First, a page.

But it doesn’t: it starts out with a masculine but elegant waft of black pepper and dries down to a mild vetiver with pepper undertones. It’s the best new fragrance I’ve smelled all year.
“Pepper has always been my favorite spice,” Jacobs says on the scent’s website. “I like the way it hits. I like the impact of pepper. I like the sort of reaction that one has to that sort of ‘hit’.” That’s a nice quote, but it’s misleading. Bang is actually quite tasteful. To say there’s an impact is to imply an assault, when it’s more like an exotic embrace.
“Pepper as a signature has never been explored before in fragrance,” says the perfumer, Yann Vasnier, on the same website. “Bang is the ultimate peppery woody fragrance with a spicy twist.” If he’s right, and he’s the first to build a fragrance around black pepper, then he’s a genius, because it works amazingly well.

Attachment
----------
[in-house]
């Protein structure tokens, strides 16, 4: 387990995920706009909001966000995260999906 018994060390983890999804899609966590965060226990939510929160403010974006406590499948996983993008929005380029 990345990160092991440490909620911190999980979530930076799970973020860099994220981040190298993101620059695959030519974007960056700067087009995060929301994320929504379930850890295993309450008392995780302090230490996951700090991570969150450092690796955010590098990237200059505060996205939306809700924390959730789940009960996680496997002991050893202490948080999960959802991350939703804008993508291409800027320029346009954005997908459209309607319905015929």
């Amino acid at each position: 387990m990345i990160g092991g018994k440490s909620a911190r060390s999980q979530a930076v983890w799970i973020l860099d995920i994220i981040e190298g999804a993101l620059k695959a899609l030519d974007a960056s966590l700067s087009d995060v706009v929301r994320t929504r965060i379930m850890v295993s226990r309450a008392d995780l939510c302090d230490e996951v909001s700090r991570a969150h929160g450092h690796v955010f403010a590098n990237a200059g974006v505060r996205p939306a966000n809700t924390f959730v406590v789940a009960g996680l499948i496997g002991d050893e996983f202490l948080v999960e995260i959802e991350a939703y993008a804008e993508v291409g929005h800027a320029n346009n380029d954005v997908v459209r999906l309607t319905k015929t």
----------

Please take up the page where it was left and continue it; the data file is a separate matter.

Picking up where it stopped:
I found it at Bloomingdale’s, where it launched exclusively in late July (other stores to follow in a month or so). When I smelled a sample card, I was impressed by how different it was—in a market full of sporty blue scents and boring woody clones, this is refreshing. When the overt pepper top notes fade, a warm and soothing mixture of vetiver, white moss, patchouli and benzoin resin remain, spiced by a lingering pepper.
Unlike many colognes on my dresser, I can spray Bang directly on, twice. I don’t have to spray the air and walk through it. It’s actually pretty mild, so if you like your scents stronger, you may need to reapply throughout the day.
As an interesting side note, Jacobs, a smoker, told an interviewer in the September Details that he likes the way colognes—and Bang in particular—smell on smokers.
As Bang proves, mass market fragrances don’t have to be boring, and great fragrances don’t have to be expensive.
Marc Jacobs Bang $55 for 1.7 oz. at Bloomingdale’s and Marc Jacobs boutiques.